The Louisiana Children’s Museum (420 Julia Street) is always crowded and crazy and full of school and day-care groups, but we can’t forgo the beloved “ball thing” (called the Lab by the museum), a room-size Rube Goldberg contraption that involves rushing around to operate a variety of levers, pumps, and other simple machines that propel wooden balls through tracks and tubes and tunnels running every which way. The museum is in the warehouse district, among art galleries and down the street from Emeril’s (800 Tchoupitoulas), a fantastic restaurant that serves contemporary New Orleans cuisine. You should probably save it for a kid-free New Orleans weekend. En famille, stroll a few blocks into the Central Business District to the famous Mother’s (401 Poydras Street), a funky poorboy paradise of great renown. Hayes recommends the Debris roast beef sandwich. Vincie goes for the classic fried-shrimp poorboy.
The original streetcar runs up St. Charles Avenue through the Garden District, and now there’s a French Quarter line as well, an old-timey trolley with wooden benches, shiny poles, and open windows. Not far from the end of the line uptown is the Camellia Grill (626 South Carrollton Avenue), famous for pecan waffles and extremely decorous counter service in a classic Deep South soda fountain setting. The Rock’N’Bowl (4133 South Carrollton Avenue) is a den of iniquity—bowling, music, and food—with fun for all ages, and Tipitina’s (501 Napoleon Avenue) has Cajun dancing and free red beans and rice on Sunday afternoons.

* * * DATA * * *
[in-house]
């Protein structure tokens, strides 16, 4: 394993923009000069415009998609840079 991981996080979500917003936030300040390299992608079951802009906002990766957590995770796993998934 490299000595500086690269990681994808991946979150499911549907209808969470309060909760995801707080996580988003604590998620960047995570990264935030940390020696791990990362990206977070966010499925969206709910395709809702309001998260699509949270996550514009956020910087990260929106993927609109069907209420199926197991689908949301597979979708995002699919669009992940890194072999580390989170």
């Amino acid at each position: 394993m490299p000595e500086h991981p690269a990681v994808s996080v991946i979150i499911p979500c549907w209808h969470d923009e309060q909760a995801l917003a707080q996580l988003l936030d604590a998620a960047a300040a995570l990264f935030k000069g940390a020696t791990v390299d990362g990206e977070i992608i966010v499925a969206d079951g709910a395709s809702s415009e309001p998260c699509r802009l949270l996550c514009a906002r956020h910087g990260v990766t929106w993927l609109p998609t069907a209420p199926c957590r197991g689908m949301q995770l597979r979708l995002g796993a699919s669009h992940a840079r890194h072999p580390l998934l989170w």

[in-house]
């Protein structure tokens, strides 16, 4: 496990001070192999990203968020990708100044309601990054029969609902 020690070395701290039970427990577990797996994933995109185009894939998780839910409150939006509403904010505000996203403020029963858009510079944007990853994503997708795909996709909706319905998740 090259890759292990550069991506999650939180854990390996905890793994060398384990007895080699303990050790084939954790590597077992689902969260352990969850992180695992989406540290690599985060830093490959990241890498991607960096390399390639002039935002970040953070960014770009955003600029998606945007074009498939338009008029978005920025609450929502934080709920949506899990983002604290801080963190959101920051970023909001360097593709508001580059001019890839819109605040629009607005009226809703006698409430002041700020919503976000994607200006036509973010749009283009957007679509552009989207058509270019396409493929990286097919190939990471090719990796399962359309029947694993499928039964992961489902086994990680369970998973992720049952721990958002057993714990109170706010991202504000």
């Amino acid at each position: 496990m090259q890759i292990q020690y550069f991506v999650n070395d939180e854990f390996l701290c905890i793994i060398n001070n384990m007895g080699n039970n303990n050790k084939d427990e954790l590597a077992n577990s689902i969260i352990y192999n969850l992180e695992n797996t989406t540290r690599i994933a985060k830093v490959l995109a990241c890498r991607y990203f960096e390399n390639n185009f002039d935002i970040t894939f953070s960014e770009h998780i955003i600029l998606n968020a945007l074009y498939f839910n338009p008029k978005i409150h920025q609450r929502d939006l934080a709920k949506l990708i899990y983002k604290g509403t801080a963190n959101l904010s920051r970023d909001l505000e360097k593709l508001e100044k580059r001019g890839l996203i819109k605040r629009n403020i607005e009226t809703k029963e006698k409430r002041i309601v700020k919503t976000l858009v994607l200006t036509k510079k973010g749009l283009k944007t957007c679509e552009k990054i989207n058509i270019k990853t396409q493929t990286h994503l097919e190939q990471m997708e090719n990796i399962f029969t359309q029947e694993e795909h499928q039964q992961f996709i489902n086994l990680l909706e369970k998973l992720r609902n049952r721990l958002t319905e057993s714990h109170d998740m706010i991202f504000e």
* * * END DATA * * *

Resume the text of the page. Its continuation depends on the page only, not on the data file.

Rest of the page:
Weirdly, the same kid who’s scared of alligators is an aficionado of New Orleans’ above-ground cemeteries. Try distributing disposable cameras and letting the kids photograph the statuary and tombs. If you visit the cemeteries at the end of Canal Street, you’re right by the wonderful City Park (City Park Avenue at Marconi Drive). When my kids were younger, they were crazy for its Storyland—a large play environment with a fairy-tale theme—and the mechanical amusements alongside it. They have outgrown the merry-go-round and head straight for the paddleboats and rowboats. The park also has fishing and pony rides, a lovely botanical garden, and splendid Christmastime decorations.
The kids’-eye-view of the French Quarter is not all that different from the adults’, surprisingly enough. We all love the horse-drawn buggy tours that leave from Jackson Square, as well as the jugglers, break-dancers, and other entertainers inside it. And as long as we set the kids up with a bowl of shrimp, a tray of Cokes, and quarters for the pool table, they seem happy to while away the hours in non–Bourbon Street bars like Coop’s or Napoleon House.
A couple of weeks’ allowance goes a long way for shopping at the French Market (on Decatur Street at St. Philip Street), where cheap geegaws abound. We spent about an hour the last time choosing our $3 sunglasses. On the corner of Decatur and Esplanade Avenue, the Old U.S. Mint, in the Louisiana State Museum, is worth a visit: Aside from the mint facility itself, the museum features exhibits on carnival and jazz and a gift shop where kids can sort through vats of old doubloons to find a lucky one from the year they were born. No visit to the Quarter is complete without a stop at Cafe Du Monde (800 Decatur Street) for